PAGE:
Attorney General: Local jurisdictions can effectively ban pot

In a written opinion issued today, Washington Attorney General Bob Ferguson said local jurisdictions “have broad authority to regulate within their jurisdictions, and nothing in I-502 limits that authority with respect to licensed marijuana businesses.”

Ferguson’s opinion backs Clark County commissioners, who have signaled plans to follow Pierce County’s lead and not accept any applications until the federal government legalizes marijuana.

Ferguson, and Washington State Solicitor General Noah Purcell, planned to answer questions during a media conference call following the release of his opinion.

Ferguson was asked in a Nov. 1 letter from the chairwoman of the Washington State Liquor Control Board to determine whether local jurisdictions have to authority to ban state-licensed sellers and producers.

Initiative 502, which legalized possession of up to 1 ounce of marijuana for adults ages 21 and older, was approved by voters in 2012.

LCB Chairwoman Sharon Foster asked Ferguson to answer these questions:

—Are local governments preempted by state law from outright banning the location of a WSLCB licensed marijuana producer, processor, or retailer within their jurisdiction?

—May a local government establish land use regulations (in excess of the I-502 buffer and other WSLCB requirements) or business license requirements in a fashion that makes it impractical for a licensed marijuana business to locate within their jurisdiction?

In a 10-page opinion, Ferguson wrote that while Initiative 502 “establishes a licensing and regulatory system for marijuana producers, processors and retailers in Washington State, it includes no clear indication that it was intended to preempt local authority to regulate such businesses. We therefore conclude that I-502 left in place the normal powers of local governments to regulate within their jurisdictions.”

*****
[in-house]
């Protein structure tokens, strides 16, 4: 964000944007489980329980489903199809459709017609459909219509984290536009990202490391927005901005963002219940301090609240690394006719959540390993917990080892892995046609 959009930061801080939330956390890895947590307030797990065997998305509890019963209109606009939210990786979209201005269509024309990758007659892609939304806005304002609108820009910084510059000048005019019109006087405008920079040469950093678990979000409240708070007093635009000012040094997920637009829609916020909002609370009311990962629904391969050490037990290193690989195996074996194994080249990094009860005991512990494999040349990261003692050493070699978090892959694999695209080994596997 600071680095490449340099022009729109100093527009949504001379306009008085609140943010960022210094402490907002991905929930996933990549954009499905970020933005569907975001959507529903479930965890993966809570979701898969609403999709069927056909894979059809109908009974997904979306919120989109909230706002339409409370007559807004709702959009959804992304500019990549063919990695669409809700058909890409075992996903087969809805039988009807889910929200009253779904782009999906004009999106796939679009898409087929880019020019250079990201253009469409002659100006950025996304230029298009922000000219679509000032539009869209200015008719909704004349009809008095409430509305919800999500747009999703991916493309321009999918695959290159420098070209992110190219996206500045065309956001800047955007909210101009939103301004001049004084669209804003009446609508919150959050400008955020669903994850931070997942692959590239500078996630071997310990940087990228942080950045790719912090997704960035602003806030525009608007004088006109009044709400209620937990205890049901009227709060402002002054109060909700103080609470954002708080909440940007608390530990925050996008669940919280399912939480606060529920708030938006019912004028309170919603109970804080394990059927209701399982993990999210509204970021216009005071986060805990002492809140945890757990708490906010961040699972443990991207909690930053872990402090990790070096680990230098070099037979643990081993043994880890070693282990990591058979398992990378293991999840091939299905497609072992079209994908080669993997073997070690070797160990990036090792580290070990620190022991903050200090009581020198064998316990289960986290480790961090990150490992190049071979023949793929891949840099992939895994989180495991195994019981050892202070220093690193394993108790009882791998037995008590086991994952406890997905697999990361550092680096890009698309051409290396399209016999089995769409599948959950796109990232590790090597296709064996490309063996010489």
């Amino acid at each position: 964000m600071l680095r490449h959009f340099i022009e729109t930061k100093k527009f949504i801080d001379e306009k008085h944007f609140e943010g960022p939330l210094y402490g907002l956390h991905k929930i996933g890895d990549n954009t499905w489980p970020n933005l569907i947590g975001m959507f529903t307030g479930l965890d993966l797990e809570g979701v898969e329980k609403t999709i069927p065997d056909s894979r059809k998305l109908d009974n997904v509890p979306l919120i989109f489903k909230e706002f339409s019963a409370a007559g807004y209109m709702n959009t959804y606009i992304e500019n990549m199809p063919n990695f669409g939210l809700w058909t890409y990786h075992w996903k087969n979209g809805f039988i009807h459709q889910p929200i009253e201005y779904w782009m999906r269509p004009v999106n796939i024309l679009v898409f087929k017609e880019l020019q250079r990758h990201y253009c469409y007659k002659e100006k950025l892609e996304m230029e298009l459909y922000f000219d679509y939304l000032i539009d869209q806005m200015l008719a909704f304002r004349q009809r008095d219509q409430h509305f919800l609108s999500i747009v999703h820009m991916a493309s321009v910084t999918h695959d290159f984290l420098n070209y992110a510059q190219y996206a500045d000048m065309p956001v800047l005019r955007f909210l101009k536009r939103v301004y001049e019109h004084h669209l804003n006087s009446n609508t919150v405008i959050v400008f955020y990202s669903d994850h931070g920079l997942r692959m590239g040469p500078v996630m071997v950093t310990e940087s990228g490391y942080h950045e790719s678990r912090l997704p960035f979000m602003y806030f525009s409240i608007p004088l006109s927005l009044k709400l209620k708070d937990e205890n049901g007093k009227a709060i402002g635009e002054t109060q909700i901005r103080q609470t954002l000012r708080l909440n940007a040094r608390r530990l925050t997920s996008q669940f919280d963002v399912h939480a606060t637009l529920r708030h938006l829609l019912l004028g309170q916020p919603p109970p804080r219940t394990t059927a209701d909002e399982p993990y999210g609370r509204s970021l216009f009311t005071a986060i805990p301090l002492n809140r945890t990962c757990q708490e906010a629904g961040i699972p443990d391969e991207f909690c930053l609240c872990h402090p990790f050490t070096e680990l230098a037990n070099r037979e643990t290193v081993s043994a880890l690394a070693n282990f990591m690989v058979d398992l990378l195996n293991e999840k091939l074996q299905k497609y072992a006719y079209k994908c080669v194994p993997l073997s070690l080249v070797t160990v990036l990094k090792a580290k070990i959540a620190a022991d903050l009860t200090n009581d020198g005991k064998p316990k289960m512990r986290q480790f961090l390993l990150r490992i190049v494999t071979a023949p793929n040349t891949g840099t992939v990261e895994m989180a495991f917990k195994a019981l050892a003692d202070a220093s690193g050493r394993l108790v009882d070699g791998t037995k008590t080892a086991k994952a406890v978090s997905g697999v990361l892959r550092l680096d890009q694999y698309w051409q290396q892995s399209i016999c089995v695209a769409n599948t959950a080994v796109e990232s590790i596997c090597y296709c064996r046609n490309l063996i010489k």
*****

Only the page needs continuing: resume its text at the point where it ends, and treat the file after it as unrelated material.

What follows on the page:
The Liquor Control Board has capped the maximum number of pot shops statewide at 334.

Ferguson wrote that the argument could be made that a local jurisdiction’s prohibition on marijuana licensees conflicts with the initiative, but “there is no irreconcilable conflict here, because the (Liquor Control Board) is allowed to set only a maximum, and nothing in I-502 mandates a minimum number of licensees in any jurisdiction. The drafters of I-502 certainly could have provided for a minimum number of licensees per jurisdiction, which would have been a stronger indicator of preemptive intent, but they did not,” he wrote.

The Liquor Control Board said Clark County can have up to 15 marijuana retailers, including six in the unincorporated areas governed by county commissioners.

The rest would be in cities: six stores in Vancouver and one store apiece in Camas, Washougal and Battle Ground. The city of Vancouver has already said growing and processing can be done in light and heavy industrial districts — under the same rules placed on collective gardens allowed for medicinal purposes — and appears on track to allow retail stores in commercial districts.

The state already says the businesses must be at least 1,000 feet from schools, playgrounds, recreation centers, child care centers, public parks, transit centers, libraries and arcades.


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